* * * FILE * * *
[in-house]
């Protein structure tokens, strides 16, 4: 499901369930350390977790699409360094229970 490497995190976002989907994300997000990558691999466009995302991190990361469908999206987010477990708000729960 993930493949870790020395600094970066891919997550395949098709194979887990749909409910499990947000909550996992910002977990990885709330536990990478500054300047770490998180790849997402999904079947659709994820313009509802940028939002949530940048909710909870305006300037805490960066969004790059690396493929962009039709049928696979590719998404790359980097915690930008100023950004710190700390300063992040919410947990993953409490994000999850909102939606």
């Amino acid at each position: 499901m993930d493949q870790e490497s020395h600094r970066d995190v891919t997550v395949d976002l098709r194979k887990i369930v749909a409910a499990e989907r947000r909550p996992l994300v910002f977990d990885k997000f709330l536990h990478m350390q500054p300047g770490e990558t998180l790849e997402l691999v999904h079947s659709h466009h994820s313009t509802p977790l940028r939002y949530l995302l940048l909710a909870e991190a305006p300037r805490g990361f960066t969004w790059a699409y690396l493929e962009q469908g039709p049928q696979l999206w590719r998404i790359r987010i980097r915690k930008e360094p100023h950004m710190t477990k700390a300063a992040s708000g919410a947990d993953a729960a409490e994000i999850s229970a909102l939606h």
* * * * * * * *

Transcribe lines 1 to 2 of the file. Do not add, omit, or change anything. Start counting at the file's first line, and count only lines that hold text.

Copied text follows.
[in-house]
């Protein structure tokens, strides 16, 4: 499901369930350390977790699409360094229970 490497995190976002989907994300997000990558691999466009995302991190990361469908999206987010477990708000729960 993930493949870790020395600094970066891919997550395949098709194979887990749909409910499990947000909550996992910002977990990885709330536990990478500054300047770490998180790849997402999904079947659709994820313009509802940028939002949530940048909710909870305006300037805490960066969004790059690396493929962009039709049928696979590719998404790359980097915690930008100023950004710190700390300063992040919410947990993953409490994000999850909102939606």